By Tony Parra
Some Roosevelt County residents have already made their decision on whether they are in favor of, or opposed to keeping a property tax in place to help the Portales School District.
Janet Collins, Roosevelt County Clerk, said as of Friday afternoon 27 people have returned ballots in early voting in the Portales school mil levy election. Collins says there are approximately 10,000 registered voters. Early voting began on Jan. 13 and continues through 5 p.m. Friday.
County residents also have the option of actually going to the polls from 7 a.m. to 7 p.m. on Feb. 7. Collins said voters need to look on their voter identification card to make sure they go to the correct polling places.
During their November meeting the Portales School Board unanimously approved a resolution to have a special public school capital improvements tax election this spring. The measure seeks to continue a property tax that helps pay for school district improvements.
Randy Fowler, Portales School District superintendent, said the money is extremely important to the school district.
“I think we should go above and beyond the state contributions,” David Bonner, State Farm insurance agent in Portales, said. “We need to do our part as a community to help where we can.”
Bonner said he does not like the idea that if the mil levy is not approved, school officials will have to look elsewhere for financial help.
“If we don’t give them the money, they’re going to have to find it elsewhere,” Bonner said. “They may have to cut programs or find money elsewhere in the budget that may take away from what goes toward true education.”
Bonner said he has three children in the Portales School District and as a taxpayer, he doesn’t mind paying the tax to support the public schools. He said the county has been supportive when it comes to education.
“What I have found is that people in the county have been supportive of the education process,” Bonner said. “We have issues like any other schools but we have great teachers and great support from our community.”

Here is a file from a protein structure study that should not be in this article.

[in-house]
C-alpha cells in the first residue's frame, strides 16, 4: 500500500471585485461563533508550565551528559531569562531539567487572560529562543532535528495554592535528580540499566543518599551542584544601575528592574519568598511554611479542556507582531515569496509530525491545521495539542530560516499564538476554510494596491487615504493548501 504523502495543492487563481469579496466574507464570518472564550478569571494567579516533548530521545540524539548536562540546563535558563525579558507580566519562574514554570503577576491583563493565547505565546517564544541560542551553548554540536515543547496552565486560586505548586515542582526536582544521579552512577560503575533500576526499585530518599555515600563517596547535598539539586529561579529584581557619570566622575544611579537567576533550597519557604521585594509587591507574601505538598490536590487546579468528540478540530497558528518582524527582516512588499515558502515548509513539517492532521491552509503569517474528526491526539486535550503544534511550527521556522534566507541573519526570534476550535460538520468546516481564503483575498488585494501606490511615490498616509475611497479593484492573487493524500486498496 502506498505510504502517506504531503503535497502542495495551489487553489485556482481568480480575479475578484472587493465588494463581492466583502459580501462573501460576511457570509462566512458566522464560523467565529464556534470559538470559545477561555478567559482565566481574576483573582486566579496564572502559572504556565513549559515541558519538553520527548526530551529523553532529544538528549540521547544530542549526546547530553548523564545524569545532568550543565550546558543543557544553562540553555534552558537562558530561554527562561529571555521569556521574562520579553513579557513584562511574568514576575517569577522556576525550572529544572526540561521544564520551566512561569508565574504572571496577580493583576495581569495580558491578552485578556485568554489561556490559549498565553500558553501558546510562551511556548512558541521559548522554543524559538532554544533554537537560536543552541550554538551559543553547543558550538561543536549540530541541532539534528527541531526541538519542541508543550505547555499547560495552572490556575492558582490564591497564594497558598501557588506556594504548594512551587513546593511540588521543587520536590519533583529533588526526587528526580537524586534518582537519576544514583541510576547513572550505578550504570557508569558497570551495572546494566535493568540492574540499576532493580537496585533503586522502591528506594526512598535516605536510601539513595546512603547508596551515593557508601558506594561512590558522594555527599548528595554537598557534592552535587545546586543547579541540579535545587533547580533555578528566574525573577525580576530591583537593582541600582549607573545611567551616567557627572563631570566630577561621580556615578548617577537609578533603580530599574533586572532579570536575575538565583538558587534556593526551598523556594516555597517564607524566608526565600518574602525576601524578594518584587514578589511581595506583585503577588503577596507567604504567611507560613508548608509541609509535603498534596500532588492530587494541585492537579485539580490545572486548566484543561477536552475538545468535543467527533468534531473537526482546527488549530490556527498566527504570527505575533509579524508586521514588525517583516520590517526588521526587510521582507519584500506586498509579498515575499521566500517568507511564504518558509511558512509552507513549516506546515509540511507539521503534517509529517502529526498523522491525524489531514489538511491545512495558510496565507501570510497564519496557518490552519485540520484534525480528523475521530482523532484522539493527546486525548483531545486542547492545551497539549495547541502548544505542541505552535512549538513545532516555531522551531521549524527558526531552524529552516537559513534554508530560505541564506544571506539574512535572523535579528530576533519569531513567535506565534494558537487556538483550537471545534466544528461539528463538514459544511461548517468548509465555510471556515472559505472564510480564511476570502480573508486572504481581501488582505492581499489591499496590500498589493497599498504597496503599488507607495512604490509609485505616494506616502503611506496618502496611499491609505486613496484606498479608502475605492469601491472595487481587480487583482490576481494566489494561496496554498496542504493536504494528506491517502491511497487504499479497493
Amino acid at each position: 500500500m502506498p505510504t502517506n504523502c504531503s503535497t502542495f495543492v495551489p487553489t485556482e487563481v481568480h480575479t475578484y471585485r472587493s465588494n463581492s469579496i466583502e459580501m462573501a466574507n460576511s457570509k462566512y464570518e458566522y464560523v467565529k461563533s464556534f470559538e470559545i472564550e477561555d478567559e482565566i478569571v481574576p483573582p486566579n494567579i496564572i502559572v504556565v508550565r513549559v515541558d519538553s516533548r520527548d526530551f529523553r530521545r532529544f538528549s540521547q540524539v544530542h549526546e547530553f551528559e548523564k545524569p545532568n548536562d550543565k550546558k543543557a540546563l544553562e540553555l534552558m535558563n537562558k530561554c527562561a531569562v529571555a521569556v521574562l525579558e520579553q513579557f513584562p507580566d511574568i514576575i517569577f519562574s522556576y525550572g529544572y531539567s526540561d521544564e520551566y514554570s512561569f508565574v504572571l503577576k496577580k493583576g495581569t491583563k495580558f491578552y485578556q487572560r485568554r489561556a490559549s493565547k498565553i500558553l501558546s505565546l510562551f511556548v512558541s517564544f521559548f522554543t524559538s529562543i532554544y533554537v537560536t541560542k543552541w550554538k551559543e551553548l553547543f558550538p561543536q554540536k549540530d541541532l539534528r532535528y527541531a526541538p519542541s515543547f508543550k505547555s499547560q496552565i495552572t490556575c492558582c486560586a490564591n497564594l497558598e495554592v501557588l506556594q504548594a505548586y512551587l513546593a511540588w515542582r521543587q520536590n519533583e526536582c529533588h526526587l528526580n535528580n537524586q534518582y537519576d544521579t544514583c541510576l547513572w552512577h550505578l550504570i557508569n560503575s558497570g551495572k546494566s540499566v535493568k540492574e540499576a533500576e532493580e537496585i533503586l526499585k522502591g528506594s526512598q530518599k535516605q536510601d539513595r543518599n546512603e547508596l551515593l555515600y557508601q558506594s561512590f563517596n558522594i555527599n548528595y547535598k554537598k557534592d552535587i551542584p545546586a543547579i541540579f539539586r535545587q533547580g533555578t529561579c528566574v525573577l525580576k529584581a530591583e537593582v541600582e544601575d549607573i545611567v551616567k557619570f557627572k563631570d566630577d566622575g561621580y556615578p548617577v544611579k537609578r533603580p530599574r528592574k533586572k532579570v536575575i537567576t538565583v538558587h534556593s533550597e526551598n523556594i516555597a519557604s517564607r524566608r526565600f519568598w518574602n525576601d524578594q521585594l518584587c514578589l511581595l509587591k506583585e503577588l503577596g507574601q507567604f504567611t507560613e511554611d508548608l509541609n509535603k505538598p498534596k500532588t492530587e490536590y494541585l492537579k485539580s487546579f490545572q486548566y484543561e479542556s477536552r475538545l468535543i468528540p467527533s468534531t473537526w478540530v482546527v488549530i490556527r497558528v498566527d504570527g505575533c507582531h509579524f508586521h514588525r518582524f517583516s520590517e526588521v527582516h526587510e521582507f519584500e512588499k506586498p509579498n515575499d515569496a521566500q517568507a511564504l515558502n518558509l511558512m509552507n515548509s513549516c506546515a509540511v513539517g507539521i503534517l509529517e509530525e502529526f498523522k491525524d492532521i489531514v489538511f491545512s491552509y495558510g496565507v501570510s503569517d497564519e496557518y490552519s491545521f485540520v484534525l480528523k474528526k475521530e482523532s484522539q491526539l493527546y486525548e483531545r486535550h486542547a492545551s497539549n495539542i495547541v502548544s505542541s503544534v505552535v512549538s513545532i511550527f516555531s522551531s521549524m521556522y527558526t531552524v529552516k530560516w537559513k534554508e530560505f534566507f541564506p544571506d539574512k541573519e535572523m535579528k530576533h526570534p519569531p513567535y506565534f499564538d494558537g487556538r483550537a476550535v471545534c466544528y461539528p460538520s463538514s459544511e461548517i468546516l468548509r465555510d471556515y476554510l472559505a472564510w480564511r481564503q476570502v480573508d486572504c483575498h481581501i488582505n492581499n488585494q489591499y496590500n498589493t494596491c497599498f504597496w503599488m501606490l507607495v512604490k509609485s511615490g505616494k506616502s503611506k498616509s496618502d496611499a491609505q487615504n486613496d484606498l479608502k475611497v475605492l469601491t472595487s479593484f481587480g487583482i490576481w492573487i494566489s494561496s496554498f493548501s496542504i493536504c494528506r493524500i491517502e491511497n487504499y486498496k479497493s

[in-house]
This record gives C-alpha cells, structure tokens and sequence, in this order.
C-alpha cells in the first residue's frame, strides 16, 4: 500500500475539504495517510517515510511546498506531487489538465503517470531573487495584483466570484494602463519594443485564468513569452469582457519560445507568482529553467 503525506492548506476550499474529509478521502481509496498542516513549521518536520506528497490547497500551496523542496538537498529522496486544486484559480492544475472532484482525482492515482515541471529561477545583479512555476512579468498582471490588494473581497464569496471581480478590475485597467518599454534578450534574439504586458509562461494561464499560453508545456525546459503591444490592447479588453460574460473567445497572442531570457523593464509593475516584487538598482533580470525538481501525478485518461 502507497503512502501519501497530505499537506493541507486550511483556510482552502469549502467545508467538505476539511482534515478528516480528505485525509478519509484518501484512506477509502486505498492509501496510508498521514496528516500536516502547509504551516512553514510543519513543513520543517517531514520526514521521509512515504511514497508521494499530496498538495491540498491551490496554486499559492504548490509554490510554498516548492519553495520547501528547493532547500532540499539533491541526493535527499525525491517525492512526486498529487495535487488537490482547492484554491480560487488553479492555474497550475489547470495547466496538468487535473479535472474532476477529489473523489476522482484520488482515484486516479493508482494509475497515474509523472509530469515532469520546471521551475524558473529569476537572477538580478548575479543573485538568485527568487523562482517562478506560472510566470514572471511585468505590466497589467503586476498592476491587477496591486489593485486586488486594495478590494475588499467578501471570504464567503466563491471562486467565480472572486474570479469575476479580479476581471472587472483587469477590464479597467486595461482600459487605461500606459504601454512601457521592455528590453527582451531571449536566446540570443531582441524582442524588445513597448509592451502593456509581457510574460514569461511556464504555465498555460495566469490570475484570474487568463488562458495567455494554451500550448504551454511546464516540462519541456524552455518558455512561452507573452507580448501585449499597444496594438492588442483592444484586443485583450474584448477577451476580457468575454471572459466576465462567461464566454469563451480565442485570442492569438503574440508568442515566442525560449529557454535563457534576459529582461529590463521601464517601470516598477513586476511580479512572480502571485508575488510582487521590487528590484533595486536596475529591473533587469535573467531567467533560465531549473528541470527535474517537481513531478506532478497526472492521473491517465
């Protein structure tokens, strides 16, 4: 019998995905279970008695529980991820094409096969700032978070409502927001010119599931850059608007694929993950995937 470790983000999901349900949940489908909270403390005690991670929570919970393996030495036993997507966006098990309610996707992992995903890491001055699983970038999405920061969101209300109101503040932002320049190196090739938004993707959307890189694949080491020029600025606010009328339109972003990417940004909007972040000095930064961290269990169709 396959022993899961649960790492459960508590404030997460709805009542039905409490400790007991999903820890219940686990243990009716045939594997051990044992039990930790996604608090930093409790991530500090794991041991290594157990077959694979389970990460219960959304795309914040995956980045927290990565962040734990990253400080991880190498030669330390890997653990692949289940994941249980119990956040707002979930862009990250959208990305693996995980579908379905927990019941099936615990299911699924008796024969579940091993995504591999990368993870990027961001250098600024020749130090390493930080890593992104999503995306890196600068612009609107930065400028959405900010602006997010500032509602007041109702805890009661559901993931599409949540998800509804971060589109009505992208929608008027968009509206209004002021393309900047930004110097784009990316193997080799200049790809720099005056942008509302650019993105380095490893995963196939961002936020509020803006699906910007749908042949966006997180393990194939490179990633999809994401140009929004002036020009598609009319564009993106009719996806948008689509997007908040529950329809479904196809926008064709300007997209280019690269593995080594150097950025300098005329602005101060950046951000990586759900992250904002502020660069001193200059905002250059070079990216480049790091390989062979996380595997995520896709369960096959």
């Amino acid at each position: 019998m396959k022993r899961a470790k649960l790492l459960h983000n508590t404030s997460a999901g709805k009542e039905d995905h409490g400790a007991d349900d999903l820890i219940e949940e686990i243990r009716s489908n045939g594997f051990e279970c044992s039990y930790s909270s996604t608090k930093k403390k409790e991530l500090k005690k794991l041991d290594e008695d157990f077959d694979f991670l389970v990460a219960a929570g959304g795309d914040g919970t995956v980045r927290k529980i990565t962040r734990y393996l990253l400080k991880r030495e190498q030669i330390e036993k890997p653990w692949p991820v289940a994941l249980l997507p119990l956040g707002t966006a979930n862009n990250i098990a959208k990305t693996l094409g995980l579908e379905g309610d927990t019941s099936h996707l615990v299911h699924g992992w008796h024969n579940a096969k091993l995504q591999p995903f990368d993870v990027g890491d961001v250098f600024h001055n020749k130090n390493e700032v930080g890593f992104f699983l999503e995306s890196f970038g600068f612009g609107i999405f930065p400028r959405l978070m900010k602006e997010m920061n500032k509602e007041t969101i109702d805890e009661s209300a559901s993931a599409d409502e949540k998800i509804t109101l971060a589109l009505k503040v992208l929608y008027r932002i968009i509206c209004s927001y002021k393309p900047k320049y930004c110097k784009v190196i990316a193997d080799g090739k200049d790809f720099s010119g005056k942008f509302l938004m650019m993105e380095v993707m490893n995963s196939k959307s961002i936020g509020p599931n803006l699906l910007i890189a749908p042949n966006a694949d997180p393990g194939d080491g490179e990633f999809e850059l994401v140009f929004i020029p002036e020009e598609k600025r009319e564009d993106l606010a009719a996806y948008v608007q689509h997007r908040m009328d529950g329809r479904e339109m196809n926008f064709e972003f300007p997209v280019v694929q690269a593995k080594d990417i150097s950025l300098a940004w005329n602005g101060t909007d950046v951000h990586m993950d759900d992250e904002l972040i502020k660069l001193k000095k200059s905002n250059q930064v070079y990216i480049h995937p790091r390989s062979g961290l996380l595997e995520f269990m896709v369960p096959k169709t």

If approved, the mil levy would retain a property tax of $2 for each $1,000 of net taxable value on property within the school district. The property tax would be imposed through 2010.
The money generated from the mil levy portion of property taxes during the 2006-2010 years could only be used by the schools for renovations such as carpet replacements, room painting, new windows to help save on energy costs and leasing vehicles.
If voters discontinue the mil levy, it would mean a reduction of property taxes property owners pay. For example, the owner of a residential property with a $50,000 net taxable value would pay $33.33 less annually if the mil levy is not approved.
A residential property owner living in the district who has a $50,000 net taxable property value would pay $390.16 in property taxes for all of the mil levies already in place. If the voters decline to continue the mil levy that same person would pay a property tax total of $356.81 annually.
David Stone, owner of the Portales National Bank, said financial support is necessary for the future of Portales. Stone said he probably pays as much on property tax as anyone else in the county but feels it’s well-worth it when it comes to the future of Portales.
The money generated from the mil levy cannot go towards salary expenses of employees or the purchase of new vehicles for extracurricular school activities.
The voters have approved the mil levy tax each time the question has come up for vote. The mil levy has been in place since 1976, according to school records.